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The defeat of Big Oil represents a turning point in the battle for climate change.

London — Some of the world’s largest corporate emissions companies suffered a series of groundbreaking board and court defeats, which are for investors seeking quicker action to deal with climate emergencies. It reflects a decline in patience.

In just a few hours on Wednesday, a major U.S. oil shareholder Exxon mobile Supported A small activist hedge fund overhauling the company’s board of directors, an investor in a US energy company Chevron Challenged management in important climate polls and Dutch courts Ordered Royal Dutch Shell Take more proactive action to reduce carbon dioxide emissions.

The confluence of the events shows that there is increasing pressure on international oil and gas companies to set short-term, medium-term and long-term goals. Those that meet the Paris Agreement — A widely recognized climate agreement that is very important in avoiding an irreversible climate crisis.

Currently, both of the world’s largest oil and gas companies Disclosure How will we achieve our goal of becoming a net-zero company by 2050, more than five years after the Paris Agreement was ratified in about 200 countries?

“It’s a very shocking day for Big Oil,” Bill McKibben, author and founder of Grassroots Climate Campaign 350.org, said on Twitter Wednesday. “Thanks to everyone who fights. If you press it long enough, the domino will fall. “

What happened on wednesday?

Darren Woods, CEO of Exxon, told CNBC Wednesday: “Closing Bell” He welcomed the new director and said, “We look forward to helping them understand our plans and hear their insights and perspectives.”

Exxon’s management is trying to highlight the steps it takes to strengthen its role in the future of low carbon, such as funding research on carbon capture and other emission reduction technologies.

Shareholders of Exxon’s closest rival, Chevron, voted in favor of a proposal proposed by the Dutch group Follow This to encourage oil companies to reduce emissions. The move underscores activist-led investor pressure to reduce corporate carbon dioxide emissions.

“Large oil companies can fulfill or break the Paris Agreement. Oil company investors now want to act by reducing emissions. Not in the distant future. After a majority vote.

Chevron has promised to reduce carbon dioxide emissions, which contribute to the climate crisis, but has not yet set a path to net zero emissions by 2050.

Read more about CNBC Pro’s clean energy

Dutch courts in Europe Domination Shells need to reduce carbon dioxide emissions by 45% from 2019 levels by 2030. This is a far higher reduction than the company’s current goal of reducing emissions by 20% by 2030.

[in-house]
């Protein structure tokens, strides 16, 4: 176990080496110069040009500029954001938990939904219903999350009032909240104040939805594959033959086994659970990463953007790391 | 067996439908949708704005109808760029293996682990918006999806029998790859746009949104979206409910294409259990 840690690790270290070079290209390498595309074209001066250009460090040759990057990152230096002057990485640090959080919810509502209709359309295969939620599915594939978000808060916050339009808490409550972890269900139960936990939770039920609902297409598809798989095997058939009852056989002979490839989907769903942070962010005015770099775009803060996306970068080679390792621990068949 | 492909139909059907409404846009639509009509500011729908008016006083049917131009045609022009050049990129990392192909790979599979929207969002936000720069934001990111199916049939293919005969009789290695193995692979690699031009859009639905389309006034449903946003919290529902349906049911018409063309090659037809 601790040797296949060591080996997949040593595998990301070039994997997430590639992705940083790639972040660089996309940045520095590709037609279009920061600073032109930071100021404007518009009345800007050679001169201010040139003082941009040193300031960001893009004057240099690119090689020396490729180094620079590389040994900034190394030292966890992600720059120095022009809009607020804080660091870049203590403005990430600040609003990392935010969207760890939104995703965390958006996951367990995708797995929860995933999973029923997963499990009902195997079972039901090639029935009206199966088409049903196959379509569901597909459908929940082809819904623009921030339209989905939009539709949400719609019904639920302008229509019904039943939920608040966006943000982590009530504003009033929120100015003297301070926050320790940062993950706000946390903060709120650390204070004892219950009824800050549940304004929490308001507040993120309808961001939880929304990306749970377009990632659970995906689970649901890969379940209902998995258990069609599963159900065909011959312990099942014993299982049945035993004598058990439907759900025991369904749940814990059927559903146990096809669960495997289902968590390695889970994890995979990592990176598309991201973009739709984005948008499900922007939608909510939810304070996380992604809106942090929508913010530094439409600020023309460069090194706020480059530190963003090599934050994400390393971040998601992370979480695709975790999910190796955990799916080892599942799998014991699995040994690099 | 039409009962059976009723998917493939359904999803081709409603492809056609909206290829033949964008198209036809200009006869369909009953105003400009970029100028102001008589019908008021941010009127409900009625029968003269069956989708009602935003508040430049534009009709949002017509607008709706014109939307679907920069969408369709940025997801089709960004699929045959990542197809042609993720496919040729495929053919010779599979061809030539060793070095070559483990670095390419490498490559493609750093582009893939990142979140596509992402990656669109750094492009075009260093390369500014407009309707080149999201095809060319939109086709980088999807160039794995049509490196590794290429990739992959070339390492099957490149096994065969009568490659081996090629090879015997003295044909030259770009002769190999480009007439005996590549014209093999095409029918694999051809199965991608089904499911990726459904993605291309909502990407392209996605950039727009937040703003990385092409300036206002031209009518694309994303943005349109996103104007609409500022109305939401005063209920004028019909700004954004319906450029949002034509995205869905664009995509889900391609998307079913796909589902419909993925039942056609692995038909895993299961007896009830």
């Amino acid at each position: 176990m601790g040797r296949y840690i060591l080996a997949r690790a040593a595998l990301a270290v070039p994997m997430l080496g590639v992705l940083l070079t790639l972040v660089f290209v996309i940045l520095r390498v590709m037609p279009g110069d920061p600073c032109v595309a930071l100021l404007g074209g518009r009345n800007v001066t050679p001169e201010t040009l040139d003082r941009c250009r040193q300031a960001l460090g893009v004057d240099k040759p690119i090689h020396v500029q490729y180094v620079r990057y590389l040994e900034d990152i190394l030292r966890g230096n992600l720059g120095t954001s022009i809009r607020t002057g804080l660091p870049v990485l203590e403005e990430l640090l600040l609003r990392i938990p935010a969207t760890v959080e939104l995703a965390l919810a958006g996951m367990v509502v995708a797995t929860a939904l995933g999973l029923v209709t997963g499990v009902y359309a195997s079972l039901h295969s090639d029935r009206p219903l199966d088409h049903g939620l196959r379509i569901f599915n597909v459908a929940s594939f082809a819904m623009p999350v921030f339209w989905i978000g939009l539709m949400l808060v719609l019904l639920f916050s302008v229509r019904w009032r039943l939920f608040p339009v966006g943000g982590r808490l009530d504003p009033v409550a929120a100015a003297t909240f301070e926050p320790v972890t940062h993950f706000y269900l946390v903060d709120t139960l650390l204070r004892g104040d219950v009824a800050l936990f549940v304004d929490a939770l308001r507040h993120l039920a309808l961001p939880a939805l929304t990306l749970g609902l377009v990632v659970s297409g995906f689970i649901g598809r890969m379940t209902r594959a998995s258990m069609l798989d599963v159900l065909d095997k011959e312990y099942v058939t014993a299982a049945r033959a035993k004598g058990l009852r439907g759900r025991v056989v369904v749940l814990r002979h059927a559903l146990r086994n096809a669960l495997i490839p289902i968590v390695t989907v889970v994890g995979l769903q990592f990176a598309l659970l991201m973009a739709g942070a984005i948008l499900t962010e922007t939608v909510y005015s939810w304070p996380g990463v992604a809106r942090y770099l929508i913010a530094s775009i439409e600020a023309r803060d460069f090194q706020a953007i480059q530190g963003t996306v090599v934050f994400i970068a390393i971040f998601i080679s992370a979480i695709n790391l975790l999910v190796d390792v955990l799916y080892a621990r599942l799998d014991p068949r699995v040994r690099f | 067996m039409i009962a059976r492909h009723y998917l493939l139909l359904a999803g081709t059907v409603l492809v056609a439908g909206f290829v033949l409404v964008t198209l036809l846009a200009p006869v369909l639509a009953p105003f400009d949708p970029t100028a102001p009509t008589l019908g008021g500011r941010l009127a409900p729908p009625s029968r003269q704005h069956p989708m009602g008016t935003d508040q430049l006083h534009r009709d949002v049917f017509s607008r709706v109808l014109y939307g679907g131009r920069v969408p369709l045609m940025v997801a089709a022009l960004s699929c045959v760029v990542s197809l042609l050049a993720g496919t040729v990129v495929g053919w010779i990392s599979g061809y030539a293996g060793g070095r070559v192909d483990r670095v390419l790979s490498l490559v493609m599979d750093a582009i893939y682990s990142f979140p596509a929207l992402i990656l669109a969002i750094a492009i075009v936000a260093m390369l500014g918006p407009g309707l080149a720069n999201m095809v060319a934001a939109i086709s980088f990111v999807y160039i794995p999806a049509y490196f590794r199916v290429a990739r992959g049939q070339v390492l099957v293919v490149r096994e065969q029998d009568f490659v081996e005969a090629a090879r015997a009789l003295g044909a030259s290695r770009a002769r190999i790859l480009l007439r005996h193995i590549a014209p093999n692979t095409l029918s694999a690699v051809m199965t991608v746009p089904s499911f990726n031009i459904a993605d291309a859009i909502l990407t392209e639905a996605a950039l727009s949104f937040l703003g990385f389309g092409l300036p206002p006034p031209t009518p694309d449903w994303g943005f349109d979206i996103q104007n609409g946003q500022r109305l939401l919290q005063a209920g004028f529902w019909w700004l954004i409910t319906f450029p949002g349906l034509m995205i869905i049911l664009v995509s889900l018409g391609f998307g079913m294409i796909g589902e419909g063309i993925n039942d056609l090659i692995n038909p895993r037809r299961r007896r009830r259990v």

A court ruling also states that Shell is responsible for carbon dioxide emissions from its own company and its suppliers, known as Scope 3 emissions. The court ruling stipulates that companies have a legal obligation to align their policies with the Paris Agreement. It is believed to be the first in history to bear.

A Shell spokeswoman said he hopes the company will appeal as a “disappointed” court decision.

What’s next?

Tom Cummins, a dispute resolution partner at law firm Asherst, told CNBC in an email that the Dutch ruling against Shell could have widespread implications for the oil and gas industry.

“This is perhaps the most important climate change decision to date, emphasizing that governments as well as businesses may be subject to strategic proceedings seeking to drive change in behavior. “I will,” said Cummins.

“Oil and gas companies will scrutinize the ruling and pressure groups and plaintiff lawyers to see if there is room for similar claims against other companies in other jurisdictions.”

On July 31, 2020, a sign is displayed in front of a Chevron gas station in Novato, California.

Justin Sullivan | Getty Images

However, not everyone agrees that court decisions are likely to put more pressure on the oil and gas industry. Per Magnus Nysveen, head of analysis for Oslo-based Rystad Energy, said it was “hard to imagine” that the final court ruling would blame oil companies for so-called end-use emissions.

“End-user emissions should be more consumer responsibility. In my opinion, this ruling has little chance of surviving the appeal,” Nysveen said.

“But it’s not surprising that this lower court ruling was made in the Netherlands, as Dutch public opinion is particularly sensitive to the climate impact of the energy industry,” he added.

Regarding the change in Exxon’s board, Bank of America analyst Doug Leggate said the actual impact was “little important” and “very symbolic.”

“This does not affect XOM’s case studies, strategies, or the leadership team’s view that we consider it a working supporter for responsible oil and gas investments,” Leggate notes. It is stated in.

The defeat of Big Oil represents a turning point in the battle for climate change.

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